How one entrepreneur’s involvement in Prudential’s PruBono program created a business that pays it forward.
Running a successful startup business is no easy feat. For Shanteau McFadden, CEO of Final Touch Construction in Newark, New Jersey, the pathway to success was far from linear, but she eventually found her true calling with a little help from Prudential’s PruBono program.
PruBono connects teams of Prudential employees who lend their skills and expertise to nonprofit organizations and small businesses to address some of the challenges they face. Through continuous hands-on learning and training, networking with female entrepreneurs, and a desire to pay it forward, McFadden was able to build a foundation for what would become her labor of love. In fact, her journey echoes the construction process itself.
STEP 1: LAY THE FOUNDATION
McFadden’s path into construction was no coincidence, as she grew up with family members in the industry. Before creating her own business, however, she met a few obstacles. McFadden went straight from high school to a corporate role out of necessity. “I was working in jobs that paid me a good salary that eventually I would have used to pay for college,” she remarks. “But I was single with no kids and it was hard to get assistance to pay for school.” McFadden began as a financial sales consultant at a financial services company and worked her way up to becoming a partner, but after two years she was let go.
Eventually she landed a job with the State of New Jersey’s disaster relief programs, where she oversaw billing and paying out contractors. Working in the relief programs was a stepping-stone to her construction career, as she grew familiar with the process of rehabilitating and reconstructing homes impacted by disasters. It was at this point when McFadden realized working in construction was truly in her blood.
STEP 2: FRAMING
In 2016 McFadden shifted gears, working as an office manager for several of Newark’s charter schools. “My goal was to be the change I want to see in the community, so I felt if I worked in a charter school and touched the life of at least one child, that would be amazing.”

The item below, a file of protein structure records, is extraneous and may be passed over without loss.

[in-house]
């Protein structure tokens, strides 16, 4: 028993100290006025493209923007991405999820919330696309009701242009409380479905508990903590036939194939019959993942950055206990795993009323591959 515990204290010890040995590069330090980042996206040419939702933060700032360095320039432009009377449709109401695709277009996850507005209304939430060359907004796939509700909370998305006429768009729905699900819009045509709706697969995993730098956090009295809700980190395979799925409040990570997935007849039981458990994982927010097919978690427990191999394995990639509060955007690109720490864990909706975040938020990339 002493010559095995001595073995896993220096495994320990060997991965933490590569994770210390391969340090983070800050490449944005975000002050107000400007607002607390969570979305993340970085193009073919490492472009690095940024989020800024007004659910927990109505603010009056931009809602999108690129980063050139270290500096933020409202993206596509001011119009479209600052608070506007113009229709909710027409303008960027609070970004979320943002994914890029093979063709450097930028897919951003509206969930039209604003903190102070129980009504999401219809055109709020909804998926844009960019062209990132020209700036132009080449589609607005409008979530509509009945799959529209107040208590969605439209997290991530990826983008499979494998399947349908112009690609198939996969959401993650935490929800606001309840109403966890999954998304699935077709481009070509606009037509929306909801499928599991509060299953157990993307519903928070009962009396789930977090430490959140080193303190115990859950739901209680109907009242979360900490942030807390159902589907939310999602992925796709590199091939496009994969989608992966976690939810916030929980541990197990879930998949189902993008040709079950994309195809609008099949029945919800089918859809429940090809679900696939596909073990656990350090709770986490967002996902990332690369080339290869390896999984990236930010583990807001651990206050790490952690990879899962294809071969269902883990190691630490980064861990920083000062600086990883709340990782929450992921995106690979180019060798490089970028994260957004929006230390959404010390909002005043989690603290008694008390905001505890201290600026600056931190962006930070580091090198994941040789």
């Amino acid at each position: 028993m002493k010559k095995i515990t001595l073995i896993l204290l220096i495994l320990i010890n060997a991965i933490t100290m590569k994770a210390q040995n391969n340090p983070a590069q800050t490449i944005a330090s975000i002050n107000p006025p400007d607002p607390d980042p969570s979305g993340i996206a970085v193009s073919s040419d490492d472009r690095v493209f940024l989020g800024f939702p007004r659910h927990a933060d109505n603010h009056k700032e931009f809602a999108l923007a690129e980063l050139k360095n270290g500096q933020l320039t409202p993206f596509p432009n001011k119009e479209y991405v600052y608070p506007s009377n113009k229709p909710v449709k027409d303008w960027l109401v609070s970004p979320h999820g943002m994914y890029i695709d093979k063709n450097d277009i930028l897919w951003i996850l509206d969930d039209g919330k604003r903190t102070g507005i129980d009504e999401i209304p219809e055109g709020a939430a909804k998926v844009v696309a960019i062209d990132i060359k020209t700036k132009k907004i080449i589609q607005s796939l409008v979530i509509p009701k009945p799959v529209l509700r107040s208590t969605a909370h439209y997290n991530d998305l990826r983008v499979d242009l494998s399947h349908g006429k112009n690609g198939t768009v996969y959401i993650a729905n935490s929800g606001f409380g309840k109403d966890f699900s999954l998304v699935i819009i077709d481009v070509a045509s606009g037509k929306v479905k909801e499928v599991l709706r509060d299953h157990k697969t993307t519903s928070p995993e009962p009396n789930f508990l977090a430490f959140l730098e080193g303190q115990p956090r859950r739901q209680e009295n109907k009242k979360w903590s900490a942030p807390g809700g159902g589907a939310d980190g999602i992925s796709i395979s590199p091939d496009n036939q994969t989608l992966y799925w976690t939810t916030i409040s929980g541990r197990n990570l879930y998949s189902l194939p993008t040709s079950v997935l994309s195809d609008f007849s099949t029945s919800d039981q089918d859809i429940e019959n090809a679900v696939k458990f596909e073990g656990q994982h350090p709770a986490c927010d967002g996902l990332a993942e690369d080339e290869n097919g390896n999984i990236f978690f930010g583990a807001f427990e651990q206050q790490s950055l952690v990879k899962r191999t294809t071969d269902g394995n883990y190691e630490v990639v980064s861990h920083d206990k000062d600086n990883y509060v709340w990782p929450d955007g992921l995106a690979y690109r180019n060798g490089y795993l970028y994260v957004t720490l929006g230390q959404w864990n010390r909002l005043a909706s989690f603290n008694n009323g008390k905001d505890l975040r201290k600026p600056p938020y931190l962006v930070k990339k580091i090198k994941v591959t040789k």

But four years later, the pandemic led her to reevaluate. Drawing strength from her growing network of like-minded female entrepreneurs, she was inspired to take a leap of faith, and on Nov. 4, 2020, Final Touch Construction was born.
STEP 3: THE INTERIOR
Determined to learn more, McFadden participated in Rising Tide Capital Community Business Academy, which specializes in business planning and management and is partnered with Prudential. Another nonprofit partner of the company is the Taproot Foundation, which connects entrepreneurs with Prudential employees who help small businesses succeed. In fact, it was through Taproot’s social media that McFadden learned about the PruBono program. And after an application and interview process in September 2021, McFadden was quickly approved. She was soon assigned a team of seven Prudential employees dedicated to teaching her how to manage her company’s finances.
“The PruBono team highlighted my skills, created my business plan and showed me how I could move forward after the program. The team also taught me how to structure things like QuickBooks, capturing estimates in my balance sheet and making sure I am receiving revenue from the business,” she recalls. McFadden also gained operational knowledge such as how to choose the right jobs to contract and how to identify her target audience, which helped her discover her niche.
Reuben Teague, executive director and head of Real Assets in the Sustainable Investments team at PGIM Real Estate, was one of the Prudential employees who worked with McFadden. “Shanteau invited us in to share her dream of financial independence, which was inspiring,” he recalls. “She made a decision to build a business for herself in a challenging industry, and we wanted to help her make her dreams a reality.”
With her knowledge gained through PruBono, McFadden began expanding her business from residential to commercial renovations, and credits the help of other women. “When you’re expanding into government contracting, you can’t be a one-woman show. You have to collaborate and partner with other people, so I try to partner with other women in the industry.”
STEP 4: THE FINAL TOUCHES
Inspired by her struggles to hire contractors, McFadden used her experience in construction and PruBono and parlayed it into a way to pay it forward. “I started a nonprofit called FTC Management to train people in construction so they know how to work the proper way and that they’re appropriately compensated for the work they do.”
Today McFadden has helped more than 40 young students and new homeowners by providing basic contracting skills and making connections with unions. In her free eight-week program, students learn how to use hand and power tools, calculate measurements, perform rough carpentry, install flooring and, most importantly, practice safety.
Here’s how McFadden summarizes her state of mind before and after PruBono: “I see a picture of somebody in an office with papers flying everywhere and the person is like, ‘Oh my gosh, I don’t know what’s going on.’ After PruBono, I see myself sitting on a beach sipping a mai tai. I went from a storm to calmness.”